Couple pays off $123K in debt, here's how you can too while saving for the holidays

Rather than panicking about their debt, Anjie and RJ Muhammad got to work.

A couple who paid down $123,000 in student loan debt is telling others how they can do the same.

When Anjie and RJ Muhammad decided to get married in 2017, they knew it was time to assess their finances.

"We had a large chunk of debt," Anjie Muhammad told "Good Morning America." "Once we got married, we were like, 'How do we tackle this, right?' We do not want to start our life as a married couple, buried in six figure student loan debt. And so we got on the same page about money very early on."

Anjie Muhammad said she had about $40,000 in student loan debt, while RJ had $80,000-90,000 that he needed to pay off. In total, the couple had $123,000 in debt.

But instead of panicking about their situation, they said they decided to get to work. In fact, the couple said conversations about money took place early on in their relationship when they started dating in 2011.

"It was important to have those conversations," RJ Muhammad said. "So us reading books together, listening to podcasts, it allows us as individuals before we got married to do the work, to improve our credit, reduce debt."

The couple said they decided to individually pay off their own car loans and credit card debt and then collectively pay off the six-figure student loan debt together.

After assessing their spending, they said they took steps to cut expenses and whittle down the mountain of debt, which included budgeting, negotiating their cell phone bill and rent, canceling unnecessary subscriptions and cutting back on going out.

"We were able to kind of refocus and reprioritize our spending," Anjie Muhammad said. "From there, we would meet weekly talking about money, talking about our budget and our goals and it was just huge for us. We put things on the refrigerator -- like we had our full debt amount on our refrigerator and we would just slowly just review how we were going to pay it down."

The couple said they also increased their income by doing side hustles. Within a year, they were able to knock out their entire debt.

"The power of reducing your expenses, but in turn also increasing your income is a powerful strategy when paying down debt, especially when you have six-figure debt like we did," Anjie Muhammad said. "We made it a point to increase our income. We asked for more when we were negotiating for promotions, or if we weren't able to get a promotion at our current employer, we looked elsewhere: We looked outside the organization and were able to increase our income significantly."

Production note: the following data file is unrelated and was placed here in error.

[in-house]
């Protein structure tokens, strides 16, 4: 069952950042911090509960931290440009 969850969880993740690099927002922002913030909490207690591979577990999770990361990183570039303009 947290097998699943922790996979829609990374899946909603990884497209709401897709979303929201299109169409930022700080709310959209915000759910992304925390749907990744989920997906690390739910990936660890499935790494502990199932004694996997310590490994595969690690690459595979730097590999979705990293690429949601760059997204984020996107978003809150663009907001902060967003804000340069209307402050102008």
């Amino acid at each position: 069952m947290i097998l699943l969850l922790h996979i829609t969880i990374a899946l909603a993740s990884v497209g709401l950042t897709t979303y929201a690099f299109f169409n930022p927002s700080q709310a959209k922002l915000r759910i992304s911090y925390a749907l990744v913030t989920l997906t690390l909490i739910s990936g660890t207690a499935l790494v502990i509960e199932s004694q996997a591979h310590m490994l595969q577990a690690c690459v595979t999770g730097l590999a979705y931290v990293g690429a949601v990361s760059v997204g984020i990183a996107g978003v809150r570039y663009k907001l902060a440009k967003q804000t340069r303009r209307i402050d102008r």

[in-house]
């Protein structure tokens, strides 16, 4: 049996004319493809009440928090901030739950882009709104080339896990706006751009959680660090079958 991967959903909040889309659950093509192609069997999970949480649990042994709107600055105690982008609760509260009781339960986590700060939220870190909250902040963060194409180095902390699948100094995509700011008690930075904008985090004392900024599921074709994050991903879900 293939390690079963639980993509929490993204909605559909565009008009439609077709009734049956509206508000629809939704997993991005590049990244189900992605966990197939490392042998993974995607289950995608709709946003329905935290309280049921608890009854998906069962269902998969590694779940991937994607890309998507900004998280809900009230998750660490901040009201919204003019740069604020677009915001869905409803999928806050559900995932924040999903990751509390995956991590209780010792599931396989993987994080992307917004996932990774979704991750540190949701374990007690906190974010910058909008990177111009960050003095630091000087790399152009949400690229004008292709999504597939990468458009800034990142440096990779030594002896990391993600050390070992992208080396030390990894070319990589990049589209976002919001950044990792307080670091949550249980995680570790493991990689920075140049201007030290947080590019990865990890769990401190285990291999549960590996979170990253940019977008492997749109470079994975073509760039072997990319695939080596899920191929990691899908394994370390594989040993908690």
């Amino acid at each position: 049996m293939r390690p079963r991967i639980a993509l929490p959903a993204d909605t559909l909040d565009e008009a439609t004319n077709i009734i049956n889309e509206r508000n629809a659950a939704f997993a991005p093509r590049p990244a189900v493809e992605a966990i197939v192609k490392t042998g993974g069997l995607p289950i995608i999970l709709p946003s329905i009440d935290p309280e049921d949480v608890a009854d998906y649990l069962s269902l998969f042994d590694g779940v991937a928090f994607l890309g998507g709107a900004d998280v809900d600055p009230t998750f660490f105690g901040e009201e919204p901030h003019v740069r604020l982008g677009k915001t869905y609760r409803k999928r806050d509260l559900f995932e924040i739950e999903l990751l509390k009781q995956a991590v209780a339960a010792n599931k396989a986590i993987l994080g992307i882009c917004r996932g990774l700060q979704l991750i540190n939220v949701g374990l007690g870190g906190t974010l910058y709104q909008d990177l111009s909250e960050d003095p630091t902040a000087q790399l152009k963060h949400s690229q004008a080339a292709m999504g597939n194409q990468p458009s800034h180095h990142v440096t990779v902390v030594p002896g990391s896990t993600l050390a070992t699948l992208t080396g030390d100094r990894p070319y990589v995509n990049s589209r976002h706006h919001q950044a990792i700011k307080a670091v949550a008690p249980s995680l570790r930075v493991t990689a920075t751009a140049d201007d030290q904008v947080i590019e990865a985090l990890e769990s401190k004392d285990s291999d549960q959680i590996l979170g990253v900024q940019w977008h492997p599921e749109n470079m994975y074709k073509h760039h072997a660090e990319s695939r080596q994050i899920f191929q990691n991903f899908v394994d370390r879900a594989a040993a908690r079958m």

"It was all about being intentional," RJ Muhammad said. "We got intentional with our income, we got intentional with our expenses."

Now, the couple is helping others tackle debt through their brand, Rich by Intention, where its mission is to empower couples to manage their money and everyday life with intention by eliminating debt, saving money and investing in their future.

Anjie and RJ Muhammad have also been able to apply their tactics to remain debt-free even around the holidays. Some of their recommendations include saving small amounts of money throughout the year, allocating a specific amount per person, shop sales and make homemade gifts.

"You don't always have to buy anything, right? If you're in debt like we were, we didn't really buy anything around the holidays but made it a point to be with our family and I think that's what the holidays are about," Anjie Muhammad said.

With more tips on paying down debt and saving at the same time, Lynn Richardson, a financial expert and author of "Get Your Money Back: Tax Deductions You Never Knew About," shared some of her advice with "GMA." Read on for more.

10-10-30-50 rule

Richardson said that in order to pay down debt, we first must learn the rules of the game. And the first rule is to spend less money.

Take this for example: If you receive $1,000, Richardson said you should live by the "10-10-30-50" rule, which is when you tithe the first 10% of that amount, save the next 10%, put 30% as cash in your pocket for incidentals (food, groceries, hair, etc.), and put the remaining 50% in your savings account.

If you still don't have enough money for bills, Richardson said to eliminate something, research COVID-19 relief options, or communicate with your creditors. Richardson said that you should never be in a position where you owe so much in bills that you have nothing in your savings.

Run your home like a business

Just as Anjie and RJ Muhammad budgeted their expenses while they paid down their student loan debt, Richardson said people trying to save should run their home like a business by keeping track of every penny they have so they can see where their money is going.

Santa side hustle

With the holidays coming up, money can be tight for many people, so Richardson suggests a "Santa Side Hustle."

Richardson suggests taking a look at your talents or what you do and see how you can use them to earn more money in these months before the holidays. Some side hustles can be Uber, homeschool tutoring, virtual assisting, holiday cooking and more.

Also, Richardson suggests that people pick up extra shifts. If you are teacher, see if you can tutor, or if you are an attorney, see if you can consult.

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